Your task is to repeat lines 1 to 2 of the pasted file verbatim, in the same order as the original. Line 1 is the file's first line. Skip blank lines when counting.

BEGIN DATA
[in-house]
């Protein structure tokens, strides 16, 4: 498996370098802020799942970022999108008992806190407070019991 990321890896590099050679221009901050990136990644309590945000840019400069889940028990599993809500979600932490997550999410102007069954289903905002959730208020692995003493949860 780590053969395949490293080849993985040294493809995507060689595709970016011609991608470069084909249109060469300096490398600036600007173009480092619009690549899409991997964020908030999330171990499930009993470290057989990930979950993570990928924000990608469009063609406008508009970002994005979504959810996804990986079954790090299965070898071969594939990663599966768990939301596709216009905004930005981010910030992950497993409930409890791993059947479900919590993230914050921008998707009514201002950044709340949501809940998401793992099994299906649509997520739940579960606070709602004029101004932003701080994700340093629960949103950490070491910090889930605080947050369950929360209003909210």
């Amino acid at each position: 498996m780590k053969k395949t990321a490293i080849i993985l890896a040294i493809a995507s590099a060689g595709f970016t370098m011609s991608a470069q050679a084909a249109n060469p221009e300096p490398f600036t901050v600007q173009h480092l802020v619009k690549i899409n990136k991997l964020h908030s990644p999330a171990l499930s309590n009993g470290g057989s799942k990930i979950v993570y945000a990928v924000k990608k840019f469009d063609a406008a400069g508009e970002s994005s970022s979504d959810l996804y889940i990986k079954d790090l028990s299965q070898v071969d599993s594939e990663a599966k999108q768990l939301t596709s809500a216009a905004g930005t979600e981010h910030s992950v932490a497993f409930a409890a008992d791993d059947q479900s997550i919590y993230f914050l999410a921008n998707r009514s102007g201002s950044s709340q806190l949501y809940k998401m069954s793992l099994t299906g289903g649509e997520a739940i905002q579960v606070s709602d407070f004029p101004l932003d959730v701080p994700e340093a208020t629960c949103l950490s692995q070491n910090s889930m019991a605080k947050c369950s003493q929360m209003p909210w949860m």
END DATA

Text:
[in-house]
């Protein structure tokens, strides 16, 4: 498996370098802020799942970022999108008992806190407070019991 990321890896590099050679221009901050990136990644309590945000840019400069889940028990599993809500979600932490997550999410102007069954289903905002959730208020692995003493949860 780590053969395949490293080849993985040294493809995507060689595709970016011609991608470069084909249109060469300096490398600036600007173009480092619009690549899409991997964020908030999330171990499930009993470290057989990930979950993570990928924000990608469009063609406008508009970002994005979504959810996804990986079954790090299965070898071969594939990663599966768990939301596709216009905004930005981010910030992950497993409930409890791993059947479900919590993230914050921008998707009514201002950044709340949501809940998401793992099994299906649509997520739940579960606070709602004029101004932003701080994700340093629960949103950490070491910090889930605080947050369950929360209003909210």